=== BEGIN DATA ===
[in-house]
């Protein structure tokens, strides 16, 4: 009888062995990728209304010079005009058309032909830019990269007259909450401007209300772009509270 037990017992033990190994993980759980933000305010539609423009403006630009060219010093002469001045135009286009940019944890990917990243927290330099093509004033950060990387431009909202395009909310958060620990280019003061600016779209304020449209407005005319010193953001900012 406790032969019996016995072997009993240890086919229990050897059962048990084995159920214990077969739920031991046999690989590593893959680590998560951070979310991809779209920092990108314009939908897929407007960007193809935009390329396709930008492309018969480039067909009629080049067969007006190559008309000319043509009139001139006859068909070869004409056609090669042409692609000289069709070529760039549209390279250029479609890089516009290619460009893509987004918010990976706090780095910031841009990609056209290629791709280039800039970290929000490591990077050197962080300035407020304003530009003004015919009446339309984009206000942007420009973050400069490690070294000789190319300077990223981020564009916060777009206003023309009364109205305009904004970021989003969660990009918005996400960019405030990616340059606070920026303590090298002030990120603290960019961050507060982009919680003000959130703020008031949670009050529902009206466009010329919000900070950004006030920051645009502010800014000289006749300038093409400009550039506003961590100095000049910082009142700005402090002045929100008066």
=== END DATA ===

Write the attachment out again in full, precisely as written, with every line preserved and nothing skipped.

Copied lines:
[in-house]
């Protein structure tokens, strides 16, 4: 009888062995990728209304010079005009058309032909830019990269007259909450401007209300772009509270 037990017992033990190994993980759980933000305010539609423009403006630009060219010093002469001045135009286009940019944890990917990243927290330099093509004033950060990387431009909202395009909310958060620990280019003061600016779209304020449209407005005319010193953001900012 406790032969019996016995072997009993240890086919229990050897059962048990084995159920214990077969739920031991046999690989590593893959680590998560951070979310991809779209920092990108314009939908897929407007960007193809935009390329396709930008492309018969480039067909009629080049067969007006190559008309000319043509009139001139006859068909070869004409056609090669042409692609000289069709070529760039549209390279250029479609890089516009290619460009893509987004918010990976706090780095910031841009990609056209290629791709280039800039970290929000490591990077050197962080300035407020304003530009003004015919009446339309984009206000942007420009973050400069490690070294000789190319300077990223981020564009916060777009206003023309009364109205305009904004970021989003969660990009918005996400960019405030990616340059606070920026303590090298002030990120603290960019961050507060982009919680003000959130703020008031949670009050529902009206466009010329919000900070950004006030920051645009502010800014000289006749300038093409400009550039506003961590100095000049910082009142700005402090002045929100008066």